World TB Awareness Day: What Is Being Done?

3M has used World TB Awareness Day, 24 March, as a Launchpad for its Live Life, Breathe campaign aimed primarily at professionals working to eradicate the disease. The campaign signals a renewal of 3M’s commitment to working with all role-players in the fight against MDR-TB, and is focused on continuing education aimed at preventing the spread of MDR-TB.

Live Life, Breathe, focuses on driving best practice in the use of disposable respirators primarily within the health care, mining and construction industries, which are the hardest hit. As a country, South Africa is recognized to bear one of the highest burdens of MDR-TB infections, with around 0.8% of the population – or 454 000 people, developing this illness annually.

“MDR-TB is an airborne virus, and respirators play a key role in preventing the spread of MDR-TB from infected persons to colleagues and health care professionals. They act as a literal barrier to halt the spread of the disease – but only if they are properly fitted,” explains Jaco Combrinck, 3M Division Manager, Personal Safety Division. “Our programme is aimed at helping those affected understand the need to ensure a proper seal around the face, and – most importantly – how to test that the correct respirator is being used.” Click here to find out more about the health of your lungs – and how you can best take care of them.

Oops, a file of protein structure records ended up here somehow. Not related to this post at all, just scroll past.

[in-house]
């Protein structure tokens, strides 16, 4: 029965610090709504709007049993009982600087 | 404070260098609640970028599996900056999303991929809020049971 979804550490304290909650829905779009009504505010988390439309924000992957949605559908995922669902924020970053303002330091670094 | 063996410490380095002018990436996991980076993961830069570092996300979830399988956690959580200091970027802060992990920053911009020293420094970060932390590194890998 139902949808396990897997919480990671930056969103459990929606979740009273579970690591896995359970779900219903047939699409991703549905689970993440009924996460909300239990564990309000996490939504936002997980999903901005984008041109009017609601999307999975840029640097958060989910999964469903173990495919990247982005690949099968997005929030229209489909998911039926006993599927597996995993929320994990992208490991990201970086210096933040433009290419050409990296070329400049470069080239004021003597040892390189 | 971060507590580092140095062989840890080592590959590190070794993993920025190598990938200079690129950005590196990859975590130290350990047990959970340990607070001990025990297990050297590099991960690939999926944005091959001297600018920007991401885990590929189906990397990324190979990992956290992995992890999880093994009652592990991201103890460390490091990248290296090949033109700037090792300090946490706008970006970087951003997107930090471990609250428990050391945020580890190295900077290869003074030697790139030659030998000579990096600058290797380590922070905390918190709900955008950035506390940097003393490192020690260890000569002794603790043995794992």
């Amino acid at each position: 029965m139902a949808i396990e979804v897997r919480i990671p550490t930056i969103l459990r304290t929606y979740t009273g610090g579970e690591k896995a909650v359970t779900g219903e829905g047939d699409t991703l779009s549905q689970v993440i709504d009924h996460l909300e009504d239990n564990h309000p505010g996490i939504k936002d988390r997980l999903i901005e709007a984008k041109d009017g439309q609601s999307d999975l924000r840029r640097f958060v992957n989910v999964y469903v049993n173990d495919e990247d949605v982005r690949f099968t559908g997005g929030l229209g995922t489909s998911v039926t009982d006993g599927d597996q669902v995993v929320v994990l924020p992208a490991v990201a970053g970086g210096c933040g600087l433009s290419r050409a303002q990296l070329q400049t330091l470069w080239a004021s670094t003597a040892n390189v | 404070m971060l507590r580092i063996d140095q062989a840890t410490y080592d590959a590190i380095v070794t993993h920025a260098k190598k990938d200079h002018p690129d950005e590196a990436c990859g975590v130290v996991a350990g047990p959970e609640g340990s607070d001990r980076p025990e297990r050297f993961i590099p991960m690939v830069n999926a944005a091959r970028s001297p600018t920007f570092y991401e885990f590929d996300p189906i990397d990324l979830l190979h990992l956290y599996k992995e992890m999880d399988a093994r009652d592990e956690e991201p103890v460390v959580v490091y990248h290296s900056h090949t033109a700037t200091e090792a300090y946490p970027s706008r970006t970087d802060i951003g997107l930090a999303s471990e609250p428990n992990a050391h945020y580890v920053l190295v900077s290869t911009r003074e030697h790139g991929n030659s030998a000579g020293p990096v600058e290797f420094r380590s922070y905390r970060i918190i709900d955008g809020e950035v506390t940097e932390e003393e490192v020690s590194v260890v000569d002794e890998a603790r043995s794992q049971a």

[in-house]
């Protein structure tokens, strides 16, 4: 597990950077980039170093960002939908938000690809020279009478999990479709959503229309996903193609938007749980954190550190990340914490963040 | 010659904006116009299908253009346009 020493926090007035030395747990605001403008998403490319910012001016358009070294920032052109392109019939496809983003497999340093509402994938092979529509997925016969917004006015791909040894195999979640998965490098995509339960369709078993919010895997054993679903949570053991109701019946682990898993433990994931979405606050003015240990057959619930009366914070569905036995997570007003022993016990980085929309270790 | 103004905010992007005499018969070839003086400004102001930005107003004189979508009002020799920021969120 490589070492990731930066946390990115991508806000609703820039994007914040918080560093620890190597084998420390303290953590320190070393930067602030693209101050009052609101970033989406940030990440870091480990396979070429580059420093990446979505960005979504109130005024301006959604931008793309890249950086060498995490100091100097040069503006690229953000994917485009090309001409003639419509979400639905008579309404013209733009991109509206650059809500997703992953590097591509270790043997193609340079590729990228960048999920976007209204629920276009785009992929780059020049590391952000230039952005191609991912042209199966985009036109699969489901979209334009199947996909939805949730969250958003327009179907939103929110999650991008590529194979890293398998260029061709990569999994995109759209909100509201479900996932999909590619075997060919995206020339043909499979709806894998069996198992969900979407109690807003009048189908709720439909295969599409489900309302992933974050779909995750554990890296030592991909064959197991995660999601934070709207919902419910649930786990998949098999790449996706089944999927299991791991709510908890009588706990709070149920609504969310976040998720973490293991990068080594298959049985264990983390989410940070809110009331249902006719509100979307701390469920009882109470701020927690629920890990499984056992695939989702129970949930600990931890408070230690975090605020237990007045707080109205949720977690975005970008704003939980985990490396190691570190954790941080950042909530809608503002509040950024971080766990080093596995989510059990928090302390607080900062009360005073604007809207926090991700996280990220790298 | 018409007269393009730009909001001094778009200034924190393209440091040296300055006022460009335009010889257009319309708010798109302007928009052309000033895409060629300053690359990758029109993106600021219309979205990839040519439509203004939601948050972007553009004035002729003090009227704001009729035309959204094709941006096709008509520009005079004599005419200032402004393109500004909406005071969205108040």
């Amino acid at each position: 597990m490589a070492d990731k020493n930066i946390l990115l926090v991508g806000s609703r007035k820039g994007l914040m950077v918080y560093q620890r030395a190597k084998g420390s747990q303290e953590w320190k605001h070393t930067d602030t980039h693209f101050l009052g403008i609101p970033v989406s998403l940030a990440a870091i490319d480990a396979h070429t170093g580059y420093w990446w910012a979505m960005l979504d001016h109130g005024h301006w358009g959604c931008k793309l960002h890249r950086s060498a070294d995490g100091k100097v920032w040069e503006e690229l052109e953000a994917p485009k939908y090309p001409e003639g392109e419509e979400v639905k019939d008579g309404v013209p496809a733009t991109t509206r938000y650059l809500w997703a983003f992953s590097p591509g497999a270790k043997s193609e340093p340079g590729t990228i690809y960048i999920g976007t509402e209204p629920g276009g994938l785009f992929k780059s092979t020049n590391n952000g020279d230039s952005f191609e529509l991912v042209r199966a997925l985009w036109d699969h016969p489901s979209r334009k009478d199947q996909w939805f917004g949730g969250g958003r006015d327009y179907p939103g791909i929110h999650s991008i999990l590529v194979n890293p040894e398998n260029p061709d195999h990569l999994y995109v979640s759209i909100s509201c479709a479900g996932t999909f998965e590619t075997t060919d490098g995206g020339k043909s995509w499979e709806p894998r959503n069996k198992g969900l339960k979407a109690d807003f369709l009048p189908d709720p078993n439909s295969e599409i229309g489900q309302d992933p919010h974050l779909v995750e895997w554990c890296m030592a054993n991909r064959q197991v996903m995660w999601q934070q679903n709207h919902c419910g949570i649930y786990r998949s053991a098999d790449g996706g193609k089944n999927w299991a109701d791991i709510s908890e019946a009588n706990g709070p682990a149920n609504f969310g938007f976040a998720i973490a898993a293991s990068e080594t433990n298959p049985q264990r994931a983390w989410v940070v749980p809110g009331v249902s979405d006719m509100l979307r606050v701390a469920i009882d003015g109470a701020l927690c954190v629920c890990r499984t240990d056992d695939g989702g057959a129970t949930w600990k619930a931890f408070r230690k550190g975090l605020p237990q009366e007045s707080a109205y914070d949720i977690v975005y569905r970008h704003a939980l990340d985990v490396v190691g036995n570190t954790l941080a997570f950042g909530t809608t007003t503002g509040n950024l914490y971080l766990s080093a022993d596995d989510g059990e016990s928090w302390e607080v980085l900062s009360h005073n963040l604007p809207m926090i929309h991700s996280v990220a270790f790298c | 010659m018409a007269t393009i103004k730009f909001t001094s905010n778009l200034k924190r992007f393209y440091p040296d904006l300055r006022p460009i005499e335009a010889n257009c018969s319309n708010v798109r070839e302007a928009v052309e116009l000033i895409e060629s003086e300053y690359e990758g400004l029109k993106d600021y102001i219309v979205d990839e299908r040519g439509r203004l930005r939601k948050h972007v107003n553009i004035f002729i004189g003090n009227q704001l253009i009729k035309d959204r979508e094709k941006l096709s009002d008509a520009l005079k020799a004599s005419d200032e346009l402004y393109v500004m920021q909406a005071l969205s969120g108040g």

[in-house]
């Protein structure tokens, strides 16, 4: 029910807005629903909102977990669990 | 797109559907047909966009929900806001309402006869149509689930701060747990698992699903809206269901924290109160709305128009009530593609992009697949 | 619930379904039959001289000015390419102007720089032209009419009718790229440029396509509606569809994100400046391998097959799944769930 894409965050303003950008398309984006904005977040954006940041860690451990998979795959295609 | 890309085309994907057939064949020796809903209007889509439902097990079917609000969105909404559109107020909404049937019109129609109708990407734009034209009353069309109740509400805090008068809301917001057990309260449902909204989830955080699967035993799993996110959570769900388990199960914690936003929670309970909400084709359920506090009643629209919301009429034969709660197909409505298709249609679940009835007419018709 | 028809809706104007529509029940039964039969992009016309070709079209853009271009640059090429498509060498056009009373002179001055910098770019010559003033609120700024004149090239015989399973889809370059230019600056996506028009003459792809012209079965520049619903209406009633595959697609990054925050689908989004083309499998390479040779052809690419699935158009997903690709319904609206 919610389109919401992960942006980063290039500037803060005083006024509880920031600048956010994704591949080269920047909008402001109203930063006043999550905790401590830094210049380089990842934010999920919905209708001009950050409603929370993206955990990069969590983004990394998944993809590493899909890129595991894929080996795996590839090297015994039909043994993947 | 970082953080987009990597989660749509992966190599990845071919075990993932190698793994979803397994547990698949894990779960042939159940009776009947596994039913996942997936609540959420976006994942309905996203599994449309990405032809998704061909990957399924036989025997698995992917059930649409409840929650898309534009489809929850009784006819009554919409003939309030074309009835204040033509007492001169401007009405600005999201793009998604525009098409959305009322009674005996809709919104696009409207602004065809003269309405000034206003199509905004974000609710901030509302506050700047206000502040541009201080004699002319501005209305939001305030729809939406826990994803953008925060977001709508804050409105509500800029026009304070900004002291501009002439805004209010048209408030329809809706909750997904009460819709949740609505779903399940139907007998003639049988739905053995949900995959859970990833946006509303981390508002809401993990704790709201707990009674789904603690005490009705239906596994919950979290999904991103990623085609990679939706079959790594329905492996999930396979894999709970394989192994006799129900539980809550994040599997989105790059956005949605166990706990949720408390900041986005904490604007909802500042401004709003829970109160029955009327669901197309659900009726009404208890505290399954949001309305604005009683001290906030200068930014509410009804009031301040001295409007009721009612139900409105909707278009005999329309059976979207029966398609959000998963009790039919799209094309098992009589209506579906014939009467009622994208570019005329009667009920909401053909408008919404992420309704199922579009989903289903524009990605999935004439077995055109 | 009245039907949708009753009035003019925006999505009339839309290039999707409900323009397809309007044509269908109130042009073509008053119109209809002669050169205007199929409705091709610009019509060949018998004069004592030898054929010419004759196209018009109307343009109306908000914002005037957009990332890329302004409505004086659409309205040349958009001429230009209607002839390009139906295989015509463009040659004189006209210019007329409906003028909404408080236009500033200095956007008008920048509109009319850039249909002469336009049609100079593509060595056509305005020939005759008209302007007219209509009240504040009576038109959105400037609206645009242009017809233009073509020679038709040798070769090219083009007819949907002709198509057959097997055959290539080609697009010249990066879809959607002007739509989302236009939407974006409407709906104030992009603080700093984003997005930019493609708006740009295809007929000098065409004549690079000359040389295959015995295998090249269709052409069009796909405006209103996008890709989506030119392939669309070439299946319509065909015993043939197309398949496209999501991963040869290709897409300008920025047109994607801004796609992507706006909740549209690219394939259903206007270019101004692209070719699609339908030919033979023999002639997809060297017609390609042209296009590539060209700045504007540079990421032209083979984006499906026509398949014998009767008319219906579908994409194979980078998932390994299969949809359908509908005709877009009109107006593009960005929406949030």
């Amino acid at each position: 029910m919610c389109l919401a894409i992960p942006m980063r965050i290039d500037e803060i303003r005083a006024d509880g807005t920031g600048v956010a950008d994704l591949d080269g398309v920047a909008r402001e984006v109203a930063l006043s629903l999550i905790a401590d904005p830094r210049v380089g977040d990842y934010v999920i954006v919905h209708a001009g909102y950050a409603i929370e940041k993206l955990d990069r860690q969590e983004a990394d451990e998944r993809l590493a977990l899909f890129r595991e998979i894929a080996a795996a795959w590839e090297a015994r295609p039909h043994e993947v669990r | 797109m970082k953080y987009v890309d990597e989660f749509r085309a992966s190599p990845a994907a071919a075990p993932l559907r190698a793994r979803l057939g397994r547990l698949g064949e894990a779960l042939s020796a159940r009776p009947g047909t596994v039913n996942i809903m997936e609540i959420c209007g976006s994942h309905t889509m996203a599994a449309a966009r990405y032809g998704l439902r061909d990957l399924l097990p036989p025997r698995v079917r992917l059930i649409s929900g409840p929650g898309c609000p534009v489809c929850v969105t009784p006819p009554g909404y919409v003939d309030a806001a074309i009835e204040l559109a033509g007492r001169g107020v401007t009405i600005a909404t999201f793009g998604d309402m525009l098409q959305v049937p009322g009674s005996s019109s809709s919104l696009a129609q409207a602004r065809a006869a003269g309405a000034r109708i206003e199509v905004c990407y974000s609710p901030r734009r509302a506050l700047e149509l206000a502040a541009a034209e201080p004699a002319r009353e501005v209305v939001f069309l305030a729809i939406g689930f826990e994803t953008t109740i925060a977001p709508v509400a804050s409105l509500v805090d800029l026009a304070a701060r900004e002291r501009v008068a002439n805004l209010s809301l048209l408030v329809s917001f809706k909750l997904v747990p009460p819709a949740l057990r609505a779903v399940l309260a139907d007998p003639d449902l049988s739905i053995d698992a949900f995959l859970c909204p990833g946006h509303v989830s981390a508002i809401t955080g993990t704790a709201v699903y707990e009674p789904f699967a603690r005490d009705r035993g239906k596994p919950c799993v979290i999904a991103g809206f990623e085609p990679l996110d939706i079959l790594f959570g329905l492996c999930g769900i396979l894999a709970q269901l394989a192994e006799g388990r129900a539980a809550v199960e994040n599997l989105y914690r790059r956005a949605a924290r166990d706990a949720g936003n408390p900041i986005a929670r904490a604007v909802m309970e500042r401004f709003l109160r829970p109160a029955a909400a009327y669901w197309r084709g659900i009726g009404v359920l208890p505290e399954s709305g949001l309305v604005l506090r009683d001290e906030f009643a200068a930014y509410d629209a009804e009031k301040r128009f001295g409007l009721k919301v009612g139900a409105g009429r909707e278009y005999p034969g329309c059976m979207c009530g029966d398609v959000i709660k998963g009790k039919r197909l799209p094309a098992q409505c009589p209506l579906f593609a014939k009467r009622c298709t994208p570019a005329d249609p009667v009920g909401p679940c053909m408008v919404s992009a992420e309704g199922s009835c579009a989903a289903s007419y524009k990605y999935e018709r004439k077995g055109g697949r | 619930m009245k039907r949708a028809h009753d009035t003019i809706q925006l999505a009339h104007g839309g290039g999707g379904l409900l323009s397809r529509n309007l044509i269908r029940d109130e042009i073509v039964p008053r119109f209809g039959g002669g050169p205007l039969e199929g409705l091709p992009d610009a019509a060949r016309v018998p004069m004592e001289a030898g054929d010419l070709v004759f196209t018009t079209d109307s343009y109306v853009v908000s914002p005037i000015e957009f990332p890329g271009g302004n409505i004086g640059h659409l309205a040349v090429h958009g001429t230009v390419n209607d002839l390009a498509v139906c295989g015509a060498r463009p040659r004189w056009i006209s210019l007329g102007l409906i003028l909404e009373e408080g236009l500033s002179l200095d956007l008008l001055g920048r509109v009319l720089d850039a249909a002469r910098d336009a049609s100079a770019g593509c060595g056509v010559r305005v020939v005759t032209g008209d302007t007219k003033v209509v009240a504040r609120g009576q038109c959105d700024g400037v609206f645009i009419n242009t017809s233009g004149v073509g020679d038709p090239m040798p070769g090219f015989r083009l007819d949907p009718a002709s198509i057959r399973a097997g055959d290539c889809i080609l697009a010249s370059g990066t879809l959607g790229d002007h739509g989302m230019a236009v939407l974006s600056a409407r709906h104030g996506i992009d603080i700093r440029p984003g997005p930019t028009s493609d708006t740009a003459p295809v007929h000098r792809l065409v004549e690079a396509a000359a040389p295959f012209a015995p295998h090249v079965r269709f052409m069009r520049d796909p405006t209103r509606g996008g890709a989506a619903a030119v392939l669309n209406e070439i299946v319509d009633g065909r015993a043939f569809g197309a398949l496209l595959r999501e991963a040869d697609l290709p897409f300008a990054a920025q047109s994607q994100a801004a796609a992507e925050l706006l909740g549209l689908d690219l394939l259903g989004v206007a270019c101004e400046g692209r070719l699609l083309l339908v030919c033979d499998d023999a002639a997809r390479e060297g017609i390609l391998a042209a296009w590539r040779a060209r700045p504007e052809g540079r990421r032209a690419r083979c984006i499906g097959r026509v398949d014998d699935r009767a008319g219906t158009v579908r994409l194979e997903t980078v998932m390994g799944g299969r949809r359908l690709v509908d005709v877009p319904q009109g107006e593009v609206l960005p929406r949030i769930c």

3M will be using the “train the trainer” approach to ensure that the techniques for testing the fit of disposable respirators are spread as widely as possible. Many people use surgical masks to protect them from MDR-TB, but they are not designed to halt airborne viruses as they are too loose-fitting. It is necessary to use a purpose-designed respirator that creates a seal around the mouth and nose, preventing the entry and exit of the virus, whilst still allowing good breathability. Mr Combrinck explains that the two basic techniques are used to test whether a particular respirator is suitable for an individual. The first technique (Qualitative Fit Test) is relatively time-consuming but uses little equipment, thus making it cost-effective. The second technique (Quantitative Fit Test) is much quicker but makes use of expensive machinery to perform the test, “Organizations will decide which approach is best suited to their needs,” he says. “The key is to ensure that everybody is protected – this is literally the best way to halt MDR-TB in its tracks.”

Live Life. Breathe will be launched officially at Chris Hani Baragwanath Hospital on World TB Awareness Day. It will be rolled out across 16 hospitals in areas of high TB infection. Click here to find out everything you need to know about TB.